However, Europe faces the challenge of isolating individual rare earth material as the production technique is a closely-guarded industry secret in China, said Thymis Balomenos, metallurgical engineer at the European rare earth research organisation EURARE.

The process to separate rare earth material is labour-intensive, and while EURARE is attempting to optimise the process through research, Europe does not have the capacity for large scale rare earth production.

With most European high-tech companies moving their production to Asia, which is closer to the rare earth supply source, many are also questioning the need to produce the material in Europe.

Czech mineral industry stabilising

With the Congress held in Prague this year, delegates heard that production of a number of significant industrial minerals has stabilised in the Czech Republic including kaolin, bentonite and feldspar output.

According to Pavel Kavina, director of raw material policy at the Ministry of Industry and Trade, industrial minerals in the Czech Republic account for 16.7% of the country’s total mineral reserve base and make up 13.7% of the country’s mining sector.

"The Czech Republic has a long history of mining, mainly gold and silver, but also industries like Czech glass and porcelain are well-known and built on the resources of industrial minerals," Kavina outlined.

The country was also a past producer of graphite, although mining halted in 2008 as producers were pushed out of the market by competition from Chinese producers and low prices. Now, however, Kavina said the Czech Republic was looking at re-starting production as the market improves and graphite has achieved critical mineral status.

The stabilisation of mineral output is positive news for the prosperity of the country, according to Kavina who also noted that that environmentally-friendly and sustainable mining methods in addition to comprehensive use of all raw materials and subsequent reclamation minimise the environmental impact of the Czech Republic’s mining industry and secure its future.

"Most of the industrial minerals cannot be recycled nor substituted. Only several products are recyclable such as glass and ceramic fragments. Production of prospective and traditional industry minerals should be supported," Kavina added.

While the largest slice of the Czech Republic’s mineral resources are mineral fuels, the country is an important producer and exporter of kaolin, producing 3-3.5m tpa, accounting for 5% of world total crude kaolin production and 3% of global beneficiated production.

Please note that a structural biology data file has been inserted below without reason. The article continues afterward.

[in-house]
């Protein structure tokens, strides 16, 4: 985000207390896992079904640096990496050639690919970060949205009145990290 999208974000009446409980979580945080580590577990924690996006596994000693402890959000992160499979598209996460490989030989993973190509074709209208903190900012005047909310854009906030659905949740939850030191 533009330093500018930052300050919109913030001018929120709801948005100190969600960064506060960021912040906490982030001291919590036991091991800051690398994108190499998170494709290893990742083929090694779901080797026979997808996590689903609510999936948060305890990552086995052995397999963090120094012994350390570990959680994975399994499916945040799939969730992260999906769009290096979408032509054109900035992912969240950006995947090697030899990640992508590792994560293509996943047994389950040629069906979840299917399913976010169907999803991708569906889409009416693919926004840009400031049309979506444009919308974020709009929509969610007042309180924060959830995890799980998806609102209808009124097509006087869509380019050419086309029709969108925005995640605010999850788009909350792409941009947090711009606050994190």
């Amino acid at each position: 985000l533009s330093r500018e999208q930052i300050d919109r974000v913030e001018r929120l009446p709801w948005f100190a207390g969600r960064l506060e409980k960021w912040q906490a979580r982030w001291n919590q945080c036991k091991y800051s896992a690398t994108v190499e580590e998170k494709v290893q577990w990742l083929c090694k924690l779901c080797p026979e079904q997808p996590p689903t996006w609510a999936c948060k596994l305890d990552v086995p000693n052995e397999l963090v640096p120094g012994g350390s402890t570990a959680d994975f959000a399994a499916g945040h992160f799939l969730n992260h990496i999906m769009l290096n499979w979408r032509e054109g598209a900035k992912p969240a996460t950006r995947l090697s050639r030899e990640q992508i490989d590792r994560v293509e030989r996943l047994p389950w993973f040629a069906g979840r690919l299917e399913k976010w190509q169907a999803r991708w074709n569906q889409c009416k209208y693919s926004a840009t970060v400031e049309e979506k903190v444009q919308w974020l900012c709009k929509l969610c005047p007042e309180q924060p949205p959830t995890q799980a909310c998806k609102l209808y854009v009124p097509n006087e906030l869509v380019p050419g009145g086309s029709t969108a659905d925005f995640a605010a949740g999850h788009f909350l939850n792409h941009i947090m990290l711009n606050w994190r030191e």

Bentonite production has also remained stable at 200,000-250,000 tpa for use as a binding agent, filler and sealant in addition to consumption by the refractory and building industries. However, general clay production decreased to around 450,000-500,000 tpa, Kavina said.

Production of feldspar and silica sand has stabilised meanwhile at 400,000-450,000 tonnes and 1.3m tonnes respectively. Other important resources include carbornates, with the Czech Republic producing 4.5m tonnes high purity limestone and 5-6m tonnes other carbonates and dolomite and diatomite, which was produced at a rate of 30,000-40,000 tonnes.

Although the country hosts 14.2m tonnes of geological reserves and 1.1m tonnes exploitable resources of graphite, no graphite has been produced for the last seven years, instead 5,000 tonnes have been imported. While Kavina described Czech graphite reserves as limited, he said that there were "promising resources".

Zeolite looks to new markets

Niche minerals were also discussed at the Congress, and speakers noted that finding new end markets is growing in importance to the zeolite industry as producers look to expand the usage of the minerals.

Dan Eyde, president of the largest US producer, St Cloud Mining, cited a variety of potential market opportunities for natural zeolites, including lightweight cements for oil and gas; high strength cements and concrete for building materials; speciality sorbents, exchangers and catalysts; municipal water treatment; and effluent treatment.

The current applications for the mineral grouping – produced mainly in China – are animal feed, water treatment and radioactive waste treatment.

But now producers must look to new uses to drive growth in the zeolite market.

"Like in other industrial minerals, to get a spot in the market you have to kick somebody out, either by having a performance edge or through pricing," said Eyde, noting that with price cuts not a viable option, the goal must always be outperforming the competition through innovation.

Borates to remain steady

While there are some bright spots in the 3.8m tonne borate market, there is no expectation of a significant expansion in demand in the coming years,  Bayram Ankarali, General Manager of Etimine SA, the European subsidiary of Turkish borates giant Eti Maden, told Congress participants.

"If there are no innovations at the moment, we are not expecting a boom," Ankarali said.

He said he expects some increase in borate demand in the Americas, fuelled by agricultural usage as a micronutrient in Latin America, while he noted that Africa represents a "good chance" for some market growth.

The oilfield industry is another area that holds promise, according to Ankarali. Use of borates in fracking could see some uptick as the market improves, notably in the US where the practise is widespread.

In Europe, however, fracking restrictions mean that this potential end market remains nascent.

Conversely, the slowdown in China, which has for the past decade been a strong market for borates, is taking its toll. Asia still remains the largest consuming region for borates, however, a position it has grown to hold since the turn of the century, today accounting for 59% of geographic demand.